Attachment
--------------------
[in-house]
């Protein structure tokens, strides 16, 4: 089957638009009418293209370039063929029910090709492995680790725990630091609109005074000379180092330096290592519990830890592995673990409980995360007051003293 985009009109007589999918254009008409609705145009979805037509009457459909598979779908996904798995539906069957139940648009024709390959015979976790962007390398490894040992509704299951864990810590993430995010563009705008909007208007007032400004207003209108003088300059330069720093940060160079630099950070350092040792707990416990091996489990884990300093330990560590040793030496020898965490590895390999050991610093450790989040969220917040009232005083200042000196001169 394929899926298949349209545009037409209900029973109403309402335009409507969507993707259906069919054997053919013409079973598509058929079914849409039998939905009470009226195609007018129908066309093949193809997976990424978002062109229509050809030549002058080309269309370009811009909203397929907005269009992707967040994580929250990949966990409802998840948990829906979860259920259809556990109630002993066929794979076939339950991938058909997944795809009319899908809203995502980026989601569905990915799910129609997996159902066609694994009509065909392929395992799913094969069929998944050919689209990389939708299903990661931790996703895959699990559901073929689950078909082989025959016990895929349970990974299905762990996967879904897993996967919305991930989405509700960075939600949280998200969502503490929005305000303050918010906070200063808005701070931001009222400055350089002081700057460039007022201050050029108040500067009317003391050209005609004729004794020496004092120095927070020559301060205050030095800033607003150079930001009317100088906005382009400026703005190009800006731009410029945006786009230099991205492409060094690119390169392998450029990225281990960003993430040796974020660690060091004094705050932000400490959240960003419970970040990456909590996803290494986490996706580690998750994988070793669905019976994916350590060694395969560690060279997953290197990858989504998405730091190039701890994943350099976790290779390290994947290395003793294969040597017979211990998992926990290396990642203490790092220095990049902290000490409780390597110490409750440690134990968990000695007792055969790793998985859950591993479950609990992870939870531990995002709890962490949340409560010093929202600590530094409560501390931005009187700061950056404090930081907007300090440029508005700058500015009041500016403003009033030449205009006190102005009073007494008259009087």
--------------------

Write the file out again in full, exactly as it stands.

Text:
[in-house]
């Protein structure tokens, strides 16, 4: 089957638009009418293209370039063929029910090709492995680790725990630091609109005074000379180092330096290592519990830890592995673990409980995360007051003293 985009009109007589999918254009008409609705145009979805037509009457459909598979779908996904798995539906069957139940648009024709390959015979976790962007390398490894040992509704299951864990810590993430995010563009705008909007208007007032400004207003209108003088300059330069720093940060160079630099950070350092040792707990416990091996489990884990300093330990560590040793030496020898965490590895390999050991610093450790989040969220917040009232005083200042000196001169 394929899926298949349209545009037409209900029973109403309402335009409507969507993707259906069919054997053919013409079973598509058929079914849409039998939905009470009226195609007018129908066309093949193809997976990424978002062109229509050809030549002058080309269309370009811009909203397929907005269009992707967040994580929250990949966990409802998840948990829906979860259920259809556990109630002993066929794979076939339950991938058909997944795809009319899908809203995502980026989601569905990915799910129609997996159902066609694994009509065909392929395992799913094969069929998944050919689209990389939708299903990661931790996703895959699990559901073929689950078909082989025959016990895929349970990974299905762990996967879904897993996967919305991930989405509700960075939600949280998200969502503490929005305000303050918010906070200063808005701070931001009222400055350089002081700057460039007022201050050029108040500067009317003391050209005609004729004794020496004092120095927070020559301060205050030095800033607003150079930001009317100088906005382009400026703005190009800006731009410029945006786009230099991205492409060094690119390169392998450029990225281990960003993430040796974020660690060091004094705050932000400490959240960003419970970040990456909590996803290494986490996706580690998750994988070793669905019976994916350590060694395969560690060279997953290197990858989504998405730091190039701890994943350099976790290779390290994947290395003793294969040597017979211990998992926990290396990642203490790092220095990049902290000490409780390597110490409750440690134990968990000695007792055969790793998985859950591993479950609990992870939870531990995002709890962490949340409560010093929202600590530094409560501390931005009187700061950056404090930081907007300090440029508005700058500015009041500016403003009033030449205009006190102005009073007494008259009087």